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Wednesday 8 February 2023 Dublin: 8°C
James Crombie/INPHO Dejected Connacht players leave the field.
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Andy Friend: 'If we play like that against Ulster, they'll put 60 or 70 on us’
The Connacht coach was reacting to his side’s 42-20 defeat to Glasgow this afternoon.

REGRETS? ANDY FRIEND has a few. He came into this game hoping to reduce the gap between his Connacht side and Glasgow to one point in the URC standings. It now sits at 11.

Time remains on his side. There are nine games remaining to claw the deficit back. They can still reach the play-offs but today’s performance and result – a 42-20 hammering – certainly doesn’t help.

Speaking afterwards, the Connacht coach refused to play the sympathy card and point to his side’s lengthy list of injuries and absentees: “I actually don’t think there are mitigating circumstances,” said Friend. “I keep saying we want to be a team that’s got depth. Credit to Glasgow they were way, way, way better that we were today.

“What was disappointing was the lack of energy, the lack of spark and stupidity of some of the penalties we gave away. We kept giving them access. Areas that have functioned well for us before didn’t function. There are no excuses. That was unacceptable, that performance.”

Today’s display was Connacht’s worst of the season evoking memories of a previous defeat at home to Dragons. Again Friend referenced that. “This performance supersedes the Dragons one,” said Friend.

We were worse today, and I hurt saying that. I wear that, I’m the head coach at the end of the day. To have a reasonably packed house there, Tiernan O’Halloran’s 200th game, Cathal Forde’s first game, Gareth our physio’s last game. It’s pretty disappointing.”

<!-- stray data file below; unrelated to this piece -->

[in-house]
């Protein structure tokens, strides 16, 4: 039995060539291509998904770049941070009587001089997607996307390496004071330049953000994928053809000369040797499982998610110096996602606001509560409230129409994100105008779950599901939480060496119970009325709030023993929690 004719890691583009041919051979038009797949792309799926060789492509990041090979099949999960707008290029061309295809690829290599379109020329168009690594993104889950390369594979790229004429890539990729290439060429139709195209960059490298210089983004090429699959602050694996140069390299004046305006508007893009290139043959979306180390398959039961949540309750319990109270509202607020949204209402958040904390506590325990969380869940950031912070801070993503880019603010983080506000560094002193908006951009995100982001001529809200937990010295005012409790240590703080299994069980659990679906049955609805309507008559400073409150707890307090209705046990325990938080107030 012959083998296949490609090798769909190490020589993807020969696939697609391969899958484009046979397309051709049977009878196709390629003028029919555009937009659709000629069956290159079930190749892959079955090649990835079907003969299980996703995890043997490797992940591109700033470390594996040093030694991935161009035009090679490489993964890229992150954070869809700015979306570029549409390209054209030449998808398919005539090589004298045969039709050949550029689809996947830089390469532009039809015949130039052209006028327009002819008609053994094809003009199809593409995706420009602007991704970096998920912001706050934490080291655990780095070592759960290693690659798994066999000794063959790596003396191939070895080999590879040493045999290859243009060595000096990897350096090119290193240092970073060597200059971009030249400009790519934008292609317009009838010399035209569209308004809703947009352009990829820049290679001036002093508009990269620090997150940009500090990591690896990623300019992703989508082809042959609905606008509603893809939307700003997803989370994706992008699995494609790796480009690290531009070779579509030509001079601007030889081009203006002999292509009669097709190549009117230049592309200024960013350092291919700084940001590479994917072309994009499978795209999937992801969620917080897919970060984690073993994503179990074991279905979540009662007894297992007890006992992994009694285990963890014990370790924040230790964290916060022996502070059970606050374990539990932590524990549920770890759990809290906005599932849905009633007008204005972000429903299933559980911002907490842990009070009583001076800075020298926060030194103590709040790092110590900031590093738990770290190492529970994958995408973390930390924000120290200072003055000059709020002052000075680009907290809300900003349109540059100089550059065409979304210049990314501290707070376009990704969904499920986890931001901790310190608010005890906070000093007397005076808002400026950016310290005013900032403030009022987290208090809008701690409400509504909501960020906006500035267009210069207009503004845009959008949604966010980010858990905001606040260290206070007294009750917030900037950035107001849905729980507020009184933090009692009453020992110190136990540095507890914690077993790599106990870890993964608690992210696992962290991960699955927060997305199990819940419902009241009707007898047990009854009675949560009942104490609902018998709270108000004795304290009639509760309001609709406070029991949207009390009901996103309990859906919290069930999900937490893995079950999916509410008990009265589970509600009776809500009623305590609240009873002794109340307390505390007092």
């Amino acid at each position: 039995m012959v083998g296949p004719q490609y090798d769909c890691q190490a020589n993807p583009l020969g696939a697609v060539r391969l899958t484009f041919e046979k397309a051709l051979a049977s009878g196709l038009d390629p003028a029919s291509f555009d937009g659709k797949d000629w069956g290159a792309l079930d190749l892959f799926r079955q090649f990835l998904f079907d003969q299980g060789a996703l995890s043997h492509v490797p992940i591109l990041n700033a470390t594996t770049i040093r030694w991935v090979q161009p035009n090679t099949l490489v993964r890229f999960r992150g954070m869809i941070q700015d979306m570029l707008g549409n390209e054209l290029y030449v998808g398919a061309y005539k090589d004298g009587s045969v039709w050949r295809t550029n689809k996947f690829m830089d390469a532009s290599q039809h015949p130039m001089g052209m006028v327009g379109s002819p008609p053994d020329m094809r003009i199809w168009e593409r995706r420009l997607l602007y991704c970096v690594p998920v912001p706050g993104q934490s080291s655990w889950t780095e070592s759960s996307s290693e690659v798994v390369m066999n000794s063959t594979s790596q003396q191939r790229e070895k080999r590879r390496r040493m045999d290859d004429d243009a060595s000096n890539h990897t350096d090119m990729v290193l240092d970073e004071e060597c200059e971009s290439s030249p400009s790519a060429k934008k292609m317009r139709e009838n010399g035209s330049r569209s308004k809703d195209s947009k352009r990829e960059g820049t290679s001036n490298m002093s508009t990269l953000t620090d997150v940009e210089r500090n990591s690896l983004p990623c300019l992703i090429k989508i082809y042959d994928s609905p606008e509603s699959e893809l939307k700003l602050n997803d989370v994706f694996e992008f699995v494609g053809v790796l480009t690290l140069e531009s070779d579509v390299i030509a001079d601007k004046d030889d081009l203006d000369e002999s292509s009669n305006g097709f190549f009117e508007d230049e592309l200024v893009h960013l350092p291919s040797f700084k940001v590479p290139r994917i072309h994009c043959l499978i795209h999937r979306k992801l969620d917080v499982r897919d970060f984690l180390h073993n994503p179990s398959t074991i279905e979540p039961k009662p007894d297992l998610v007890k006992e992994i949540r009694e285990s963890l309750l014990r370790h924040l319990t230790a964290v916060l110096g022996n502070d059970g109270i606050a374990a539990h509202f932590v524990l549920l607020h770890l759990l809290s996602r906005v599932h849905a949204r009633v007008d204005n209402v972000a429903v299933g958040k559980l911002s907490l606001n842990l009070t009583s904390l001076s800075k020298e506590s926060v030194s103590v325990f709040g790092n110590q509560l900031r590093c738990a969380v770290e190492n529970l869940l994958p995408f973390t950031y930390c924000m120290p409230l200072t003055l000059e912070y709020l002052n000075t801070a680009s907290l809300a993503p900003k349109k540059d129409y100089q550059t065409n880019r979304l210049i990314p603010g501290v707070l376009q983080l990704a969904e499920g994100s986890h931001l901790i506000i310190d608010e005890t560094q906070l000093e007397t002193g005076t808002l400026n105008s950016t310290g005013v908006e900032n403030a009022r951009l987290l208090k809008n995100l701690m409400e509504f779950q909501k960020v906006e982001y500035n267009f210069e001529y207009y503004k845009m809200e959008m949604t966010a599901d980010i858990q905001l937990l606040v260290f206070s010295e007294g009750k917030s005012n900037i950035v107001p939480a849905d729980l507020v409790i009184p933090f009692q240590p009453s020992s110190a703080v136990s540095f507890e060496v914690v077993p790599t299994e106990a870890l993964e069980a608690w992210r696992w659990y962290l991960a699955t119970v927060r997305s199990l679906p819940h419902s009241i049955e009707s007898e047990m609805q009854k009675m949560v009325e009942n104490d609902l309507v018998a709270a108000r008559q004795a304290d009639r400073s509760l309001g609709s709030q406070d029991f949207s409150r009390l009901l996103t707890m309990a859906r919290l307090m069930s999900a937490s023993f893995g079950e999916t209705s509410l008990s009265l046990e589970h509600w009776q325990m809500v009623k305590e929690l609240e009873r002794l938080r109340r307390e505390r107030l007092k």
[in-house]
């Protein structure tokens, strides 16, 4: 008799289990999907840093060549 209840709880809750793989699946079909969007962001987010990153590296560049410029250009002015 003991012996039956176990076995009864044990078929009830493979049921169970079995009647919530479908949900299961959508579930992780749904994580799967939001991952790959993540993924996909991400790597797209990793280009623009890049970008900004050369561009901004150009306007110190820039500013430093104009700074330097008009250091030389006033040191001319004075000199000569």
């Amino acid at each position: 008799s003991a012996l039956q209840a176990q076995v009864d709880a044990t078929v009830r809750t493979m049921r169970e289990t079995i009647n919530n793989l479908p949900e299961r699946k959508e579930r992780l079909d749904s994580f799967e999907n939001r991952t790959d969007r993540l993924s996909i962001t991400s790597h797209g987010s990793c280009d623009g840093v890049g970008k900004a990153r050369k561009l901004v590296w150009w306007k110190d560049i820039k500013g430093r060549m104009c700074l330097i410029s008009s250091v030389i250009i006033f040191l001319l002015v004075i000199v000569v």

It is not as though Connacht didn’t have their chances. At one stage, in the third quarter, the score was 20-20. But for the third week in a row, Connacht’s final quarter weakness showed. Leicester came from 18 down to win; Stade came from 11 behind to beat them and now Glasgow put 22 on Connacht in the final 25 minutes.

glasgow-players-celebrate-after-the-game Bryan Keane / INPHO Glasgow's players celebrate after their win. Bryan Keane / INPHO / INPHO

For Friend, though, Connacht’s problems began earlier.

“I thought at half time we were very fortunate to be only 17-10 down. There were a few very stern words said at half time, I thought the messaging from the coaches was good, we got a spark but we didn’t hold the spark. Then the yellow card, 12 points comes off the back of that and the rest is history.

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“We say we want to be the team that wants to be competing for silverware. Teams who compete for silverware have depth and when players get opportunities, they take it. There are other teams who are missing players at the moment as well, so I don’t want us to be looking at that as an excuse. It can’t be an excuse.

“If we’re going to continue to grow as a province, we can’t be the honourable losers. I’m really proud of how we got to the last 16 of Europe, but we parked that this week. We were in a healthy spot heading into this game and a win was crucial. We knew that but we didn’t get it.  Next week becomes so important now.”

Next week is Ulster. In Belfast. They have six days to turn that performance around.

“We’ve just made it harder for ourselves. If we play like that, they’ll put 60 or 70 on us,” said Friend. The warning shot has been fired.

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